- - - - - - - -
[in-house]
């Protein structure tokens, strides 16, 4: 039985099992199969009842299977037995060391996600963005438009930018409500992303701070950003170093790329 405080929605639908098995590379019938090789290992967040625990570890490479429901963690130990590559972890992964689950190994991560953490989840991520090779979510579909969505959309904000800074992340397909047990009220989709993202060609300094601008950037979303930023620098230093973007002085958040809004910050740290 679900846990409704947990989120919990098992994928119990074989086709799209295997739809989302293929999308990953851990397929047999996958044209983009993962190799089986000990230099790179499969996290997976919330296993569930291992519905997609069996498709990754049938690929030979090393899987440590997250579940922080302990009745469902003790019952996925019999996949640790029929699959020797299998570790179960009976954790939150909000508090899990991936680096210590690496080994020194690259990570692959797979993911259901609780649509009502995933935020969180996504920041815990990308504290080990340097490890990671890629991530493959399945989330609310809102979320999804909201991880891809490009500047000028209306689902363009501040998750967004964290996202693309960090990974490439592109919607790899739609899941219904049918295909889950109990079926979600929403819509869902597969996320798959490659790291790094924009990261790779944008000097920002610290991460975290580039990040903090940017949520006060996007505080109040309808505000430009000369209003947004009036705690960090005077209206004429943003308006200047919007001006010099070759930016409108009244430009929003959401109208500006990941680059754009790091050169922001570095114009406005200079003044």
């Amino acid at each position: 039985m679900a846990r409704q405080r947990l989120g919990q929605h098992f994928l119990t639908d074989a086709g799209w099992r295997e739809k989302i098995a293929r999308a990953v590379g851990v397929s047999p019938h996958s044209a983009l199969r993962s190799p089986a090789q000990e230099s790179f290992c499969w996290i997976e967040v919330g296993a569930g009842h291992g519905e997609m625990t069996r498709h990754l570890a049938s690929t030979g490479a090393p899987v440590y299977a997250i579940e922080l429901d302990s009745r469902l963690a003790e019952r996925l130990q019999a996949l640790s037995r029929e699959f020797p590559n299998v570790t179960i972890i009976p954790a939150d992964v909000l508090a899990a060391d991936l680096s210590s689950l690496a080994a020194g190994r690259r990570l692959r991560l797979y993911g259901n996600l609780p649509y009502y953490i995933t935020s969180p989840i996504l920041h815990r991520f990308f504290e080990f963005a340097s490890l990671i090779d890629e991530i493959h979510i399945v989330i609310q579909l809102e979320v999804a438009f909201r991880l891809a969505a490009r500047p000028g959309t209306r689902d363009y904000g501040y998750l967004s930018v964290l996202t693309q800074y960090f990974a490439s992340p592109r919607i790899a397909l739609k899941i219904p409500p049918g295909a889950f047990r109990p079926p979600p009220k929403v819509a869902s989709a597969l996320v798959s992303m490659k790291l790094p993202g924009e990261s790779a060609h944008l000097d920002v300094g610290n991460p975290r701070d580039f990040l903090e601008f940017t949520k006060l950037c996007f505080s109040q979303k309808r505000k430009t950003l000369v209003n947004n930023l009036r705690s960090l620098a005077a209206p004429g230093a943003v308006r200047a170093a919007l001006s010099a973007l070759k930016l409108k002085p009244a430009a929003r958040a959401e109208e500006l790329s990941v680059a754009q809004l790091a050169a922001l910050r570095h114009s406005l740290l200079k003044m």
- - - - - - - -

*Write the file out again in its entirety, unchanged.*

[in-house]
């Protein structure tokens, strides 16, 4: 039985099992199969009842299977037995060391996600963005438009930018409500992303701070950003170093790329 405080929605639908098995590379019938090789290992967040625990570890490479429901963690130990590559972890992964689950190994991560953490989840991520090779979510579909969505959309904000800074992340397909047990009220989709993202060609300094601008950037979303930023620098230093973007002085958040809004910050740290 679900846990409704947990989120919990098992994928119990074989086709799209295997739809989302293929999308990953851990397929047999996958044209983009993962190799089986000990230099790179499969996290997976919330296993569930291992519905997609069996498709990754049938690929030979090393899987440590997250579940922080302990009745469902003790019952996925019999996949640790029929699959020797299998570790179960009976954790939150909000508090899990991936680096210590690496080994020194690259990570692959797979993911259901609780649509009502995933935020969180996504920041815990990308504290080990340097490890990671890629991530493959399945989330609310809102979320999804909201991880891809490009500047000028209306689902363009501040998750967004964290996202693309960090990974490439592109919607790899739609899941219904049918295909889950109990079926979600929403819509869902597969996320798959490659790291790094924009990261790779944008000097920002610290991460975290580039990040903090940017949520006060996007505080109040309808505000430009000369209003947004009036705690960090005077209206004429943003308006200047919007001006010099070759930016409108009244430009929003959401109208500006990941680059754009790091050169922001570095114009406005200079003044």
């Amino acid at each position: 039985m679900a846990r409704q405080r947990l989120g919990q929605h098992f994928l119990t639908d074989a086709g799209w099992r295997e739809k989302i098995a293929r999308a990953v590379g851990v397929s047999p019938h996958s044209a983009l199969r993962s190799p089986a090789q000990e230099s790179f290992c499969w996290i997976e967040v919330g296993a569930g009842h291992g519905e997609m625990t069996r498709h990754l570890a049938s690929t030979g490479a090393p899987v440590y299977a997250i579940e922080l429901d302990s009745r469902l963690a003790e019952r996925l130990q019999a996949l640790s037995r029929e699959f020797p590559n299998v570790t179960i972890i009976p954790a939150d992964v909000l508090a899990a060391d991936l680096s210590s689950l690496a080994a020194g190994r690259r990570l692959r991560l797979y993911g259901n996600l609780p649509y009502y953490i995933t935020s969180p989840i996504l920041h815990r991520f990308f504290e080990f963005a340097s490890l990671i090779d890629e991530i493959h979510i399945v989330i609310q579909l809102e979320v999804a438009f909201r991880l891809a969505a490009r500047p000028g959309t209306r689902d363009y904000g501040y998750l967004s930018v964290l996202t693309q800074y960090f990974a490439s992340p592109r919607i790899a397909l739609k899941i219904p409500p049918g295909a889950f047990r109990p079926p979600p009220k929403v819509a869902s989709a597969l996320v798959s992303m490659k790291l790094p993202g924009e990261s790779a060609h944008l000097d920002v300094g610290n991460p975290r701070d580039f990040l903090e601008f940017t949520k006060l950037c996007f505080s109040q979303k309808r505000k430009t950003l000369v209003n947004n930023l009036r705690s960090l620098a005077a209206p004429g230093a943003v308006r200047a170093a919007l001006s010099a973007l070759k930016l409108k002085p009244a430009a929003r958040a959401e109208e500006l790329s990941v680059a754009q809004l790091a050169a922001l910050r570095h114009s406005l740290l200079k003044m």